21 October 2020
A motion calling for a system of Proportional Representation (PR) for local elections, brought before Exeter City councillors last night , was blocked when both the Labour and Conservative groups refused to back it.
Diana Moore, the Green councillor who proposed the motion on behalf of the Progressive Group of councillors, expressed alarm at the way Council leader, Phil Bialyk, shut down debate on the motion. She said:
“We know the Tories are opposed to anything but our unfair First-Past-the-Post (FPTP) electoral system, but it was shocking to see the Labour leader block debate on our motion by preventing Labour councillors expressing their views. At least 54 other Constituency Labour Parties in the UK have passed motions backing PR and Cllr Bialyk himself acknowledged there is strong support amongst Labour members and voters for electoral reform.
“Clearly, Exeter City Council doesn’t have powers to introduce such a system by itself, but as our motion pointed out this was a chance to indicate support for PR for local elections by backing a straightforward call for reform. We made clear that the reason for raising this now is the proposed white paper on devolution. This provides an opportunity for councils to indicate to the government that they back changing local elections to a fairer system where seats match votes.”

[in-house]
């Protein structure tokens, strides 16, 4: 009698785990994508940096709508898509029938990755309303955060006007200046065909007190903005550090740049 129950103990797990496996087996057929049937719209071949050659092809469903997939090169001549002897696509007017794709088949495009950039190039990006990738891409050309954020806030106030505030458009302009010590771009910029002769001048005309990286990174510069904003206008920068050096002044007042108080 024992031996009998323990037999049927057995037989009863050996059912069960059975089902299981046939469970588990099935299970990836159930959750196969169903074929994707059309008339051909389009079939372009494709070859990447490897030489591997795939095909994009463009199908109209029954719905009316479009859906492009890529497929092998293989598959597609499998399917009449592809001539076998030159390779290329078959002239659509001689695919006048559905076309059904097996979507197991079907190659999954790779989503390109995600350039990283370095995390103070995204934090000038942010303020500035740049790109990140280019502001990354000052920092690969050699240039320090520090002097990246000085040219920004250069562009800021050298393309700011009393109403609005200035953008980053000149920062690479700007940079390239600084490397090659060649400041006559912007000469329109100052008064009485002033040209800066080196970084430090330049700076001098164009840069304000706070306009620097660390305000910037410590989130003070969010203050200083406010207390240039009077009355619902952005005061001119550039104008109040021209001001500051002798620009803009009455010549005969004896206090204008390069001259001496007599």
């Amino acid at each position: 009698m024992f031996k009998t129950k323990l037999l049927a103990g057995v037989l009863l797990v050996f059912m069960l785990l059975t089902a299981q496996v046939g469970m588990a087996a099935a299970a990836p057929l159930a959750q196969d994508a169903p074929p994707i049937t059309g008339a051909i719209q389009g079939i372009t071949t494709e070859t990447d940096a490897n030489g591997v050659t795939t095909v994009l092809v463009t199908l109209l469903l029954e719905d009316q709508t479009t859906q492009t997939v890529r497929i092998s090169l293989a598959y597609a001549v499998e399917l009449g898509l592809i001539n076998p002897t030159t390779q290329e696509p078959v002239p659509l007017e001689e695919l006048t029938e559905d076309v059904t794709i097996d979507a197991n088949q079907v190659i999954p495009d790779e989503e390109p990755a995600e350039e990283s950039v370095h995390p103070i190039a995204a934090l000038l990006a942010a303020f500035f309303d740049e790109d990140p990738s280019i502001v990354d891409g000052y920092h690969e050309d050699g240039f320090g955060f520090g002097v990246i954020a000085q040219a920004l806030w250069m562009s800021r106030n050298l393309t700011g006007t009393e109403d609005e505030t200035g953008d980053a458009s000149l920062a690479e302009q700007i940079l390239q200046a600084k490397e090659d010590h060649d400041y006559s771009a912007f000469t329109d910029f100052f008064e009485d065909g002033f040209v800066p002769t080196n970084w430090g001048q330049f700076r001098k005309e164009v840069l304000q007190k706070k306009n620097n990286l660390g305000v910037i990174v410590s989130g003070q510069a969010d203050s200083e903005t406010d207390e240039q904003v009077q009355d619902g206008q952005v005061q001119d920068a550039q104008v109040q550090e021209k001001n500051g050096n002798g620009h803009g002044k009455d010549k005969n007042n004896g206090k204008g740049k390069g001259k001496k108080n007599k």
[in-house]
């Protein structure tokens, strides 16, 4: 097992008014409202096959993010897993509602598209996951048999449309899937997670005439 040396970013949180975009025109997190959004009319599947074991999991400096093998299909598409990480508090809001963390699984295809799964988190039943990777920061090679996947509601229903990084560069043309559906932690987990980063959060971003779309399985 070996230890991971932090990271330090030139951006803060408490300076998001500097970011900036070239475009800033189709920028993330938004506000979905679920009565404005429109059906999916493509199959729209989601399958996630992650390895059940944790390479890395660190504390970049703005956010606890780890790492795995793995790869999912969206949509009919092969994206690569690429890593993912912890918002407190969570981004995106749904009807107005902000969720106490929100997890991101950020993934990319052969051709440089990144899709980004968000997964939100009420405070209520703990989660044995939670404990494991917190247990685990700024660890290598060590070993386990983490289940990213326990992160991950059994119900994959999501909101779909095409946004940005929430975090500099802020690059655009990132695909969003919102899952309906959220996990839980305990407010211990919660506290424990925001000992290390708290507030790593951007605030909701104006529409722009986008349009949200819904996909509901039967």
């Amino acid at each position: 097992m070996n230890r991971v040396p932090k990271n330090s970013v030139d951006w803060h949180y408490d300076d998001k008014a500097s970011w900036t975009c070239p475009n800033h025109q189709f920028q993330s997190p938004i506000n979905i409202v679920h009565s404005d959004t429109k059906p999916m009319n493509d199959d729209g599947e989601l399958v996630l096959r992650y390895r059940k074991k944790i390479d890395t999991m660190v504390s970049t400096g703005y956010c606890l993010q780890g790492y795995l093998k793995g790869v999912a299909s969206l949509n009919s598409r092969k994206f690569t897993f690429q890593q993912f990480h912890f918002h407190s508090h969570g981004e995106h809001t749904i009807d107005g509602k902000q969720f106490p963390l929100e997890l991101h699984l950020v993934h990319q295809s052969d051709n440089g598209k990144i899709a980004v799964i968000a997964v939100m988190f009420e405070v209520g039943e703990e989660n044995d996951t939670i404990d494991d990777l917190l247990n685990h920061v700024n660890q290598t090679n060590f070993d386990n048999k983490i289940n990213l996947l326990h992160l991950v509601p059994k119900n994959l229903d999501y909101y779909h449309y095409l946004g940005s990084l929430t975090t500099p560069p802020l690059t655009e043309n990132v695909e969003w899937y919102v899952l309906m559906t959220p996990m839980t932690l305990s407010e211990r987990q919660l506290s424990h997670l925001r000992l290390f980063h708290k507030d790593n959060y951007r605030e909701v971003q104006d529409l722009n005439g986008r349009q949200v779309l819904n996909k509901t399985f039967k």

Independent councillor for Newtown, Jemima Moore, added:
“Perhaps Labour fear the consequences of introducing fair elections in Exeter. In the last Exeter City Council elections held in 2019, Labour won nine of the 14 seats on just over a third of the vote. Meanwhile, councillors in the Progressive Group won three seats on just under a third of the vote. Clearly the make up of the Council is not an accurate reflection of the way people vote in Exeter.”
Kevin Mitchel, leader of the Progressive group and a Liberal Democrat councillor in St James and Duryard ward, concluded:
“The Covid-19 pandemic has suggested we need more, not less, democracy. And there is clear evidence that countries and regions that have PR enjoy benefits such as higher turnout in elections, lower income inequality, higher social expenditure, more effective action on climate change, and improved satisfaction with governance. This is not only a matter of making elections fairer; it’s about creating a more just society. All the more reason why it’s so disappointing that Labour in Exeter have failed to engage with us on changing our unjust electoral system.”
 See Page 2, Notice of Motion by Councillor D. Moore under Standing Order No. 6: Making Votes Matter in Local Elections
See also Cllr Diana Moore’s speech, published on her blog
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